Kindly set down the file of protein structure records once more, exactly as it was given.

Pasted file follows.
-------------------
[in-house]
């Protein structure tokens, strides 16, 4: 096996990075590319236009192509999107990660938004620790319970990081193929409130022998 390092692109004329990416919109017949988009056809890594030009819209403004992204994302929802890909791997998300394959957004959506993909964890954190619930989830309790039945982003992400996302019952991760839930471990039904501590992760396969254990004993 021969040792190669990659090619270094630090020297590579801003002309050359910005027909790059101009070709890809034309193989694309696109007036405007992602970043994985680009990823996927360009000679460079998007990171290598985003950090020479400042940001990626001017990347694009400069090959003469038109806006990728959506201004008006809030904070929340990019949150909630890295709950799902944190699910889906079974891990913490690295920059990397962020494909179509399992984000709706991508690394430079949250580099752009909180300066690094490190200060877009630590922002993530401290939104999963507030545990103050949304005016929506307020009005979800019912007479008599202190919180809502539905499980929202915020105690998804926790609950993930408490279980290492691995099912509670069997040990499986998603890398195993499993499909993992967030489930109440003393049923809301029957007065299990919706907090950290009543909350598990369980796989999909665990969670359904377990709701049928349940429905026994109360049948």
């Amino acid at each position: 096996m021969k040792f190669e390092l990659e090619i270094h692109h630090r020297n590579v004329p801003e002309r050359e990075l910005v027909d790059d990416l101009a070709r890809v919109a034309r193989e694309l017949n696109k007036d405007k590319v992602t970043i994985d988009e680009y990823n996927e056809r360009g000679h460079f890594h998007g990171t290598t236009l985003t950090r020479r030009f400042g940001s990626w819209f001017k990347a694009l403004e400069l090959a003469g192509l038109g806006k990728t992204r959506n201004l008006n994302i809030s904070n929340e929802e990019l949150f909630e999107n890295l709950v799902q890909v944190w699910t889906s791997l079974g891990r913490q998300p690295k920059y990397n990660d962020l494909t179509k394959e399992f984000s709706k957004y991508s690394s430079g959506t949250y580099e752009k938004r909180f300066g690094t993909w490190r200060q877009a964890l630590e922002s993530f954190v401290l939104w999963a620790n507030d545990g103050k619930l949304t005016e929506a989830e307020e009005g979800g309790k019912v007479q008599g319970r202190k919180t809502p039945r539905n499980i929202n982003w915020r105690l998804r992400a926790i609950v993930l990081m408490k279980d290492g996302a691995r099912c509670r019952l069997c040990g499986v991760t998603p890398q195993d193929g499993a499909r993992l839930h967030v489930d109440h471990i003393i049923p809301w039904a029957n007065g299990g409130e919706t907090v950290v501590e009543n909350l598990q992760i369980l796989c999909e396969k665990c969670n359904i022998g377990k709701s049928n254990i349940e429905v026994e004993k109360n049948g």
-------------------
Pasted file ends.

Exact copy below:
[in-house]
């Protein structure tokens, strides 16, 4: 096996990075590319236009192509999107990660938004620790319970990081193929409130022998 390092692109004329990416919109017949988009056809890594030009819209403004992204994302929802890909791997998300394959957004959506993909964890954190619930989830309790039945982003992400996302019952991760839930471990039904501590992760396969254990004993 021969040792190669990659090619270094630090020297590579801003002309050359910005027909790059101009070709890809034309193989694309696109007036405007992602970043994985680009990823996927360009000679460079998007990171290598985003950090020479400042940001990626001017990347694009400069090959003469038109806006990728959506201004008006809030904070929340990019949150909630890295709950799902944190699910889906079974891990913490690295920059990397962020494909179509399992984000709706991508690394430079949250580099752009909180300066690094490190200060877009630590922002993530401290939104999963507030545990103050949304005016929506307020009005979800019912007479008599202190919180809502539905499980929202915020105690998804926790609950993930408490279980290492691995099912509670069997040990499986998603890398195993499993499909993992967030489930109440003393049923809301029957007065299990919706907090950290009543909350598990369980796989999909665990969670359904377990709701049928349940429905026994109360049948």
């Amino acid at each position: 096996m021969k040792f190669e390092l990659e090619i270094h692109h630090r020297n590579v004329p801003e002309r050359e990075l910005v027909d790059d990416l101009a070709r890809v919109a034309r193989e694309l017949n696109k007036d405007k590319v992602t970043i994985d988009e680009y990823n996927e056809r360009g000679h460079f890594h998007g990171t290598t236009l985003t950090r020479r030009f400042g940001s990626w819209f001017k990347a694009l403004e400069l090959a003469g192509l038109g806006k990728t992204r959506n201004l008006n994302i809030s904070n929340e929802e990019l949150f909630e999107n890295l709950v799902q890909v944190w699910t889906s791997l079974g891990r913490q998300p690295k920059y990397n990660d962020l494909t179509k394959e399992f984000s709706k957004y991508s690394s430079g959506t949250y580099e752009k938004r909180f300066g690094t993909w490190r200060q877009a964890l630590e922002s993530f954190v401290l939104w999963a620790n507030d545990g103050k619930l949304t005016e929506a989830e307020e009005g979800g309790k019912v007479q008599g319970r202190k919180t809502p039945r539905n499980i929202n982003w915020r105690l998804r992400a926790i609950v993930l990081m408490k279980d290492g996302a691995r099912c509670r019952l069997c040990g499986v991760t998603p890398q195993d193929g499993a499909r993992l839930h967030v489930d109440h471990i003393i049923p809301w039904a029957n007065g299990g409130e919706t907090v950290v501590e009543n909350l598990q992760i369980l796989c999909e396969k665990c969670n359904i022998g377990k709701s049928n254990i349940e429905v026994e004993k109360n049948g």